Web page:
Type of publication:
Type of document:
Zaccaroni, M; Massolo, A; Beani, L; Seta, DD; Farabollini, F; Giannelli, G; Fusani, L; Dessì-Fulgheri, F
Developmental exposure to low levels of ethinylestradiol affects social play in juvenile male rats.
Toxicol Res. 2020; 36(4):301-310
Authors Vetmeduni Vienna:
Vetmed Research Units
Konrad Lorenz Institute of Ethology, Unit of Ornithology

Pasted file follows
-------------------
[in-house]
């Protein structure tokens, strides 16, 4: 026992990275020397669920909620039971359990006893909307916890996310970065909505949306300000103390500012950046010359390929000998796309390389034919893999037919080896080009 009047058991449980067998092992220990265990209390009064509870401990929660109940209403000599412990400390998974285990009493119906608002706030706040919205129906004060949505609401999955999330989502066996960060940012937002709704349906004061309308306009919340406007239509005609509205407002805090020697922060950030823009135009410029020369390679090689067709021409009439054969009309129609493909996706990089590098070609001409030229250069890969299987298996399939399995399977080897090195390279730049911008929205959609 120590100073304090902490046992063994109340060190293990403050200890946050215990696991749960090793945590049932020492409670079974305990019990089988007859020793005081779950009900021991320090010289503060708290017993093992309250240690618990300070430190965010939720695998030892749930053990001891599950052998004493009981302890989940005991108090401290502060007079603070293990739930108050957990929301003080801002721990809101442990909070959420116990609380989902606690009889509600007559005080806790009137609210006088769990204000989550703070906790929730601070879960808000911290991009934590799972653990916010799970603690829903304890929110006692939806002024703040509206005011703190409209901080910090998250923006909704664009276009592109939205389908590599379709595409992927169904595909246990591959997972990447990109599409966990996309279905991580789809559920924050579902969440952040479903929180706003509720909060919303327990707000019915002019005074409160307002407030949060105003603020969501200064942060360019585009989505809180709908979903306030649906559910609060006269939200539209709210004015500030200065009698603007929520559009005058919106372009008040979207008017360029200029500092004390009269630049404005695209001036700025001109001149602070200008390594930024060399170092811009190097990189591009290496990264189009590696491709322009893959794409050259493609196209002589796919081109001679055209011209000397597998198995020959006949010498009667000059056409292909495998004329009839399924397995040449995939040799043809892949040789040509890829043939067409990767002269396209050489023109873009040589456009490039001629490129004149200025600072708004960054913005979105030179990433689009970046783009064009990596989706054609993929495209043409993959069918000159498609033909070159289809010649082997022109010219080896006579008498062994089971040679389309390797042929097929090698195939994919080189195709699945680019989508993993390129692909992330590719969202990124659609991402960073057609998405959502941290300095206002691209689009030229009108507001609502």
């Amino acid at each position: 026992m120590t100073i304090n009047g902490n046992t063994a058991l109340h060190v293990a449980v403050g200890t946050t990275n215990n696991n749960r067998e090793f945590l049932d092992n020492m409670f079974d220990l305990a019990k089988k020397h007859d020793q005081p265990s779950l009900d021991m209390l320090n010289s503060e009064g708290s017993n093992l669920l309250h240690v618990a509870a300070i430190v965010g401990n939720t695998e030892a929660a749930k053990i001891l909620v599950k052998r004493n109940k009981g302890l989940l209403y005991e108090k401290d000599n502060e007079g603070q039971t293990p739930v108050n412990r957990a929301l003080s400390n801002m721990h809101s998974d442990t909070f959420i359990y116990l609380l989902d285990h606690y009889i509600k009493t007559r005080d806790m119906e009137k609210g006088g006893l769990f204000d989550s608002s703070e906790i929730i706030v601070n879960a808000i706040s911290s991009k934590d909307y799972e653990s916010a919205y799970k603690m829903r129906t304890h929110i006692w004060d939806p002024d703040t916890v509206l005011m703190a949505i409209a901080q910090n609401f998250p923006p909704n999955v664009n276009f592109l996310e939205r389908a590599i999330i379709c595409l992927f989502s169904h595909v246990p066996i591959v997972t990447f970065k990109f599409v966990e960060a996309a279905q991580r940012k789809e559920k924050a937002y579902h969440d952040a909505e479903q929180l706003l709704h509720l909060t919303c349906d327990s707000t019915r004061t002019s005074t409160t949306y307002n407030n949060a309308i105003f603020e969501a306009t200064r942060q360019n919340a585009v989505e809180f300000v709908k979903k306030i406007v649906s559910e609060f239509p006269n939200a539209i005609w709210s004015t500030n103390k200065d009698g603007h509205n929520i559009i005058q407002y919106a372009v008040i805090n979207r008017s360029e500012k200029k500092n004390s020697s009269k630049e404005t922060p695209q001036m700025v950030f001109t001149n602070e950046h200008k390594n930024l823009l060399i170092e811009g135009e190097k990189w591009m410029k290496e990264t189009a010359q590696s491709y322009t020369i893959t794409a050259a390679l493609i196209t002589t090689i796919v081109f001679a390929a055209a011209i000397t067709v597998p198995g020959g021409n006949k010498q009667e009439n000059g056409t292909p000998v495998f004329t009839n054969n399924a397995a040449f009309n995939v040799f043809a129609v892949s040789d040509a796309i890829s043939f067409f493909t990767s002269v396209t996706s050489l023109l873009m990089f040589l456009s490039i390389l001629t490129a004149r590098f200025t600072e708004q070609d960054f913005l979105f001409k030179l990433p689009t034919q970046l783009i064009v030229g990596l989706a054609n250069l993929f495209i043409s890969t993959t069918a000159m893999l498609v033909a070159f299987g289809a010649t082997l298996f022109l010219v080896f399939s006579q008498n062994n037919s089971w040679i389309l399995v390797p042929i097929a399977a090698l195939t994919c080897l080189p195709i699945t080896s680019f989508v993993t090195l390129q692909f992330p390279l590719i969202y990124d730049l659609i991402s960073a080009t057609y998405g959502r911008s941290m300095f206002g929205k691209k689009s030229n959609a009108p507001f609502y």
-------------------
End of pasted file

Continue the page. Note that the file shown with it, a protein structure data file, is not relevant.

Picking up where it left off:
- Juvenile social play contributes to the development of adult social and emotional skills in humans and non-human animals and is therefore a useful endpoint to study the effects of endocrine disrupters on behavior in animal models. Ethinylestradiol (EE2), a widely produced, powerful synthetic estrogen is widespread in the environment mainly because it is a component of the contraceptive pill. To understand whether clinical or environmental exposure to EE2 during critical perinatal periods can affect male social play, we exposed 72 male Sprague-Dawley rats to EE2 or vehicle either during gestation (from gestation day (GD) 5 through 20) or during lactation (from postnatal day (PND) 1 through 21). Two doses of EE2 were used to treat the dams: a lower dose in the range of possible environmental exposure (4 ng/kg/day) and a higher dose similar to that received during contraceptive treatment (400 ng/kg/day). Social play was observed between PND 40 and 45. A principal component analysis (PCA) of frequencies of behavioral items observed during play sessions allowed to allocate behaviors to the two main components that we named aggressive-like play and defensive-like play. Aggressive-like play was increased by gestational and decreased by lactational exposure. Defensive-like play was decreased by treatment. For both types of play the lower dose (4 ng/kg/day) was as effective as the higher one. Total social activity was increased by gestational and decreased by lactational exposure. These findings provide further evidence that exposure to low and to very low doses of EE2 during critical periods of development can affect essential aspects of social behavior, and that the timing of exposure is critical to understand its developmental action.© Korean Society of Toxicology 2020.